Performance, Precision, Partnership

Is your compressor in danger of overheating? Four possible causes, and how to stop it

As energy prices continue to soar, it’s more important than ever to ensure you keep your compressor from overheating, in order to help reduce costs and prevent downtime.  

Overheating is one of the leading reasons for emergency compressor repair callouts. However, the reasons for overheating are varied. Here are four things to look out for to prevent your compressor from overheating, resulting in costly downtime.

  1. Inadequate ventilation

Air compressors generate a huge amount of heat. Therefore, they need a huge amount of air to keep cool. A large proportion of the energy put into the compressor is given off as heat. Inadequate ventilation can cause the ambient temperature around the compressor to rise to dangerous levels and the compressor will overheat. Good ventilation and constant airflow over the compressor will allow the heat to dissipate allowing for more efficient running.

  1. Air Leaks

Not only are air leaks in your downstream pipework or equipment costly in terms of energy consumption, but they also add undue stress by forcing your compressor to run constantly, increasing wear, reducing efficiency and increasing the chances of overheating. Regularly check your compressed air system and tools for leaks and ensure your air compressor is sized correctly for your air demands.

  1. Lack of oil

The oil or coolant in a compressor can serve multiple functions from simple lubrication to sealing gaps, preventing high pressure air escaping around internal components. However, the oil in some compressors is also used to draw heat away from the compression element. The oil flows around the compression element, lubricating, sealing, and gathering heat. It is then separated and filtered before being pumped through a cooler so the heat can dissipate. If the oil level is not correct, there may not be enough oil to carry the heat away from the compression element and the compressor may overheat.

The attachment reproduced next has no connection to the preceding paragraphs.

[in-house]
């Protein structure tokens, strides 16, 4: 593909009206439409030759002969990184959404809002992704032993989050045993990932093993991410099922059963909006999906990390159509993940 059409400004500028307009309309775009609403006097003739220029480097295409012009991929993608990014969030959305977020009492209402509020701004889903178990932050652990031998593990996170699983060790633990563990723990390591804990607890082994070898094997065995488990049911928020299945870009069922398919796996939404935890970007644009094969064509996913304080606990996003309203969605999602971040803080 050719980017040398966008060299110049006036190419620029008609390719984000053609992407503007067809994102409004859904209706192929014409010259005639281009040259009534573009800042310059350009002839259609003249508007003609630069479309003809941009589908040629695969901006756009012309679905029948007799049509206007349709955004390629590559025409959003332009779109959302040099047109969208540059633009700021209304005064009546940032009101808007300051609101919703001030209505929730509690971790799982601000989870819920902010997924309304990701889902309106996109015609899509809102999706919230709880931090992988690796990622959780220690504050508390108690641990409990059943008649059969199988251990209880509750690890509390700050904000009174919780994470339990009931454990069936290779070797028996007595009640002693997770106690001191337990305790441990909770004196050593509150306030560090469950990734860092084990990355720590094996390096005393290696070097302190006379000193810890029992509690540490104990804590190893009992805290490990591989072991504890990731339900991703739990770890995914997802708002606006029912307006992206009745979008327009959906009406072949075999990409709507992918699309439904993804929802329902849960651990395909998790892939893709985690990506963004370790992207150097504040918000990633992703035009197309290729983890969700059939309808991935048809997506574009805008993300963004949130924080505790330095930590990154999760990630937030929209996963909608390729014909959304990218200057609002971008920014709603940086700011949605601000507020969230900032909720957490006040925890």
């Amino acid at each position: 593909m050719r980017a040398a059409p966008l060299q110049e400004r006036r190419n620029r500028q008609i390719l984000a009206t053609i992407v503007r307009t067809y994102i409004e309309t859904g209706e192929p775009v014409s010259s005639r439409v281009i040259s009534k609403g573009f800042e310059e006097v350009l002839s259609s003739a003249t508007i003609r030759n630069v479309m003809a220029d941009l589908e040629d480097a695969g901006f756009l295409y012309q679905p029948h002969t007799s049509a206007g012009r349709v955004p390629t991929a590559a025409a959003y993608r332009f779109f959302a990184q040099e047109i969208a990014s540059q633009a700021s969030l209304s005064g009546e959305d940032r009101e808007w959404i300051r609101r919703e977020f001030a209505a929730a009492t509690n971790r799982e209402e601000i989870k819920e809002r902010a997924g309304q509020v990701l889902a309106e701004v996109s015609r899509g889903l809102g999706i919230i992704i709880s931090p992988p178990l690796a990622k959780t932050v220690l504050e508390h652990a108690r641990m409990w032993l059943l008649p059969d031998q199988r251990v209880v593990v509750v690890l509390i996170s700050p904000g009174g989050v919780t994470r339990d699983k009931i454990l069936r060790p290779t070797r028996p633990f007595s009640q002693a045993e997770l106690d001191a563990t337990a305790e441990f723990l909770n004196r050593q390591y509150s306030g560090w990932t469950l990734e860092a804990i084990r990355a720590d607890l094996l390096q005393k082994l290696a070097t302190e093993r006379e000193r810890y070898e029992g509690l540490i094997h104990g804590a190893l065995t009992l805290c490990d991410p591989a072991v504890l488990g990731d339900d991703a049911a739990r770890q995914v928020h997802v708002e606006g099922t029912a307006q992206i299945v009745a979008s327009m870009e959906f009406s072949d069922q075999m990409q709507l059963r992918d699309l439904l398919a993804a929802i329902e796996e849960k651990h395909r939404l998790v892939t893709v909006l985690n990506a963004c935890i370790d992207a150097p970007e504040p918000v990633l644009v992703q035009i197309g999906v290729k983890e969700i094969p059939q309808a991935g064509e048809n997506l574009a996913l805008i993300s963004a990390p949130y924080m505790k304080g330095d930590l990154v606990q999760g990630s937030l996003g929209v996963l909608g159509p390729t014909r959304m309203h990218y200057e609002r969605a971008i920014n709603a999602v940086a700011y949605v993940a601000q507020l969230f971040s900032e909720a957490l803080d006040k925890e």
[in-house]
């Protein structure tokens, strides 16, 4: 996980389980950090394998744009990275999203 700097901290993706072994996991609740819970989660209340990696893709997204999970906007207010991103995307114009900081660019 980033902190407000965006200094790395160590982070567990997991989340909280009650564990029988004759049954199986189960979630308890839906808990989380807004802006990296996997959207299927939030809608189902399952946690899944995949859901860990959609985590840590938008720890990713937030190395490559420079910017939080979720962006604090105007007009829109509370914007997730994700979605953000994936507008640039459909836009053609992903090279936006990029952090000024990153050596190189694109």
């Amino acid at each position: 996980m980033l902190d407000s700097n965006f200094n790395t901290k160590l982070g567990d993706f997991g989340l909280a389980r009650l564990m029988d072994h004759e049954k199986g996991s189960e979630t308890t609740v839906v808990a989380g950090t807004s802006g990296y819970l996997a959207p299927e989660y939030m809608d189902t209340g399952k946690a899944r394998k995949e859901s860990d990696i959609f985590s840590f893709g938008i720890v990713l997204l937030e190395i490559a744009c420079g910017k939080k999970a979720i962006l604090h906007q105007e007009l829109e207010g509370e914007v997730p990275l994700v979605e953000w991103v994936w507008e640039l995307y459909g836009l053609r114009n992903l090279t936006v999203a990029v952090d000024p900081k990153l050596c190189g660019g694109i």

1. Defective thermal valve

A thermal valve (or thermostatic valve) enables the system to measure and respond to changes in the unit’s temperature by controlling the flow of oil. When the compressor is cold, the valve bypasses the oil cooler in order to heat the oil to the optimum operating temperature as quickly as possible. However, if the thermal valve is broken and prevents hot oil from being cooled, the compressor will overheat and shut down.

Turn compression heat into useful energy with heat recovery

Considering the amount of energy lost to heat in the compression process, it makes sense to invest in a heat recovery system, which offers significant savings and allows you to harness waste heat from air compressors. Without heat recovery solutions, the heat is lost into the atmosphere. The amount of electrical energy that can be recovered depends on the type and size of the compressor, but total system heat recovery could be up to 96% of the energy used to run your compressor.

Go Yellow. Be Green. Save Money.

Get in touch for consulting and analysis expertise from an HPC KAESER specialist about optimising your current compressed air system, or to discuss a new system, tailored to your requirements. We can answer your questions and advise about the best compressed air solution for your operation, to achieve the lowest total lifecycle costs.

HPC KAESER offers a range of products, including blowers and rotary screw compressors supported by experienced and knowledgeable HPC trained engineers and a nationwide network of authorised distribution partners. Contact us to find out more.